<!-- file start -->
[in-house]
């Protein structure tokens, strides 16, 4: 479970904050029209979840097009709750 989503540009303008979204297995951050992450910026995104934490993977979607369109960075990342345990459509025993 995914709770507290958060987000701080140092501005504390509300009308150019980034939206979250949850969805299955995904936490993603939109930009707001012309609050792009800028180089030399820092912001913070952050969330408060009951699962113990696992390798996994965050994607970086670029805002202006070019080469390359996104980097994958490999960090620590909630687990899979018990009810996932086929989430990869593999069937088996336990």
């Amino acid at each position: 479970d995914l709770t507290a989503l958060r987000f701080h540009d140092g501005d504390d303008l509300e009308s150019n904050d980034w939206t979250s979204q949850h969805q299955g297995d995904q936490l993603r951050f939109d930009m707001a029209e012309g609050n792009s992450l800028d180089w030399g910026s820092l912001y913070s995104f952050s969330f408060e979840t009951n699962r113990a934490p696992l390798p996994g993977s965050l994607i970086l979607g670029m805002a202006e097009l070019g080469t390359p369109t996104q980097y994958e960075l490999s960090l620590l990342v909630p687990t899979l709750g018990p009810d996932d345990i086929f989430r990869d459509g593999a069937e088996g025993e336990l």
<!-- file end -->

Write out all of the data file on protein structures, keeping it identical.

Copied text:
[in-house]
């Protein structure tokens, strides 16, 4: 479970904050029209979840097009709750 989503540009303008979204297995951050992450910026995104934490993977979607369109960075990342345990459509025993 995914709770507290958060987000701080140092501005504390509300009308150019980034939206979250949850969805299955995904936490993603939109930009707001012309609050792009800028180089030399820092912001913070952050969330408060009951699962113990696992390798996994965050994607970086670029805002202006070019080469390359996104980097994958490999960090620590909630687990899979018990009810996932086929989430990869593999069937088996336990």
């Amino acid at each position: 479970d995914l709770t507290a989503l958060r987000f701080h540009d140092g501005d504390d303008l509300e009308s150019n904050d980034w939206t979250s979204q949850h969805q299955g297995d995904q936490l993603r951050f939109d930009m707001a029209e012309g609050n792009s992450l800028d180089w030399g910026s820092l912001y913070s995104f952050s969330f408060e979840t009951n699962r113990a934490p696992l390798p996994g993977s965050l994607i970086l979607g670029m805002a202006e097009l070019g080469t390359p369109t996104q980097y994958e960075l490999s960090l620590l990342v909630p687990t899979l709750g018990p009810d996932d345990i086929f989430r990869d459509g593999a069937e088996g025993e336990l």